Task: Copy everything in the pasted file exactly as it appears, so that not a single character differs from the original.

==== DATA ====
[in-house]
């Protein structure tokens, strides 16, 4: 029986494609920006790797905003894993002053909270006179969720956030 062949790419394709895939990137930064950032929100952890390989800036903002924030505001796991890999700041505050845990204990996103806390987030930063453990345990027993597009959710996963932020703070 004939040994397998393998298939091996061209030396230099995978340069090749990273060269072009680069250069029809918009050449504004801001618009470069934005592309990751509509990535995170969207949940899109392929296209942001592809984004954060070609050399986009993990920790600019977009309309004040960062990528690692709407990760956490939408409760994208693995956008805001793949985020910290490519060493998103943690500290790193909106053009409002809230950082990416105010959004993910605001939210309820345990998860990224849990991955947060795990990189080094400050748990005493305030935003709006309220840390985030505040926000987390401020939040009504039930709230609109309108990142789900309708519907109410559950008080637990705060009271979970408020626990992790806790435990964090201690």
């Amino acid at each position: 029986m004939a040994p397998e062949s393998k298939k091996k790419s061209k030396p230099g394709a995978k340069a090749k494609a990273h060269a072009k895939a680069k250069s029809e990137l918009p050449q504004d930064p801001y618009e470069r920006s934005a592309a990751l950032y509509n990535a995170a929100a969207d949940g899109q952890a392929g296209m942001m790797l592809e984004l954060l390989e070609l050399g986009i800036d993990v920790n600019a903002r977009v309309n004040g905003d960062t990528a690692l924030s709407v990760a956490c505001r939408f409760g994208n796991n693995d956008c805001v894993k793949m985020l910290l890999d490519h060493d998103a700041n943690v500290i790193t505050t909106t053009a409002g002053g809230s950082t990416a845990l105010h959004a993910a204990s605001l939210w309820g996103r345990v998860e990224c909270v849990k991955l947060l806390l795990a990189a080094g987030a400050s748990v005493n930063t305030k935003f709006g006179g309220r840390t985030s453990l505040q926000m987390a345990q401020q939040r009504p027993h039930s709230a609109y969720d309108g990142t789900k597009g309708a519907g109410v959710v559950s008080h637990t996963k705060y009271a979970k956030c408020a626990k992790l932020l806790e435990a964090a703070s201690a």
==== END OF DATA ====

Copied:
[in-house]
């Protein structure tokens, strides 16, 4: 029986494609920006790797905003894993002053909270006179969720956030 062949790419394709895939990137930064950032929100952890390989800036903002924030505001796991890999700041505050845990204990996103806390987030930063453990345990027993597009959710996963932020703070 004939040994397998393998298939091996061209030396230099995978340069090749990273060269072009680069250069029809918009050449504004801001618009470069934005592309990751509509990535995170969207949940899109392929296209942001592809984004954060070609050399986009993990920790600019977009309309004040960062990528690692709407990760956490939408409760994208693995956008805001793949985020910290490519060493998103943690500290790193909106053009409002809230950082990416105010959004993910605001939210309820345990998860990224849990991955947060795990990189080094400050748990005493305030935003709006309220840390985030505040926000987390401020939040009504039930709230609109309108990142789900309708519907109410559950008080637990705060009271979970408020626990992790806790435990964090201690």
């Amino acid at each position: 029986m004939a040994p397998e062949s393998k298939k091996k790419s061209k030396p230099g394709a995978k340069a090749k494609a990273h060269a072009k895939a680069k250069s029809e990137l918009p050449q504004d930064p801001y618009e470069r920006s934005a592309a990751l950032y509509n990535a995170a929100a969207d949940g899109q952890a392929g296209m942001m790797l592809e984004l954060l390989e070609l050399g986009i800036d993990v920790n600019a903002r977009v309309n004040g905003d960062t990528a690692l924030s709407v990760a956490c505001r939408f409760g994208n796991n693995d956008c805001v894993k793949m985020l910290l890999d490519h060493d998103a700041n943690v500290i790193t505050t909106t053009a409002g002053g809230s950082t990416a845990l105010h959004a993910a204990s605001l939210w309820g996103r345990v998860e990224c909270v849990k991955l947060l806390l795990a990189a080094g987030a400050s748990v005493n930063t305030k935003f709006g006179g309220r840390t985030s453990l505040q926000m987390a345990q401020q939040r009504p027993h039930s709230a609109y969720d309108g990142t789900k597009g309708a519907g109410v959710v559950s008080h637990t996963k705060y009271a979970k956030c408020a626990k992790l932020l806790e435990a964090a703070s201690a």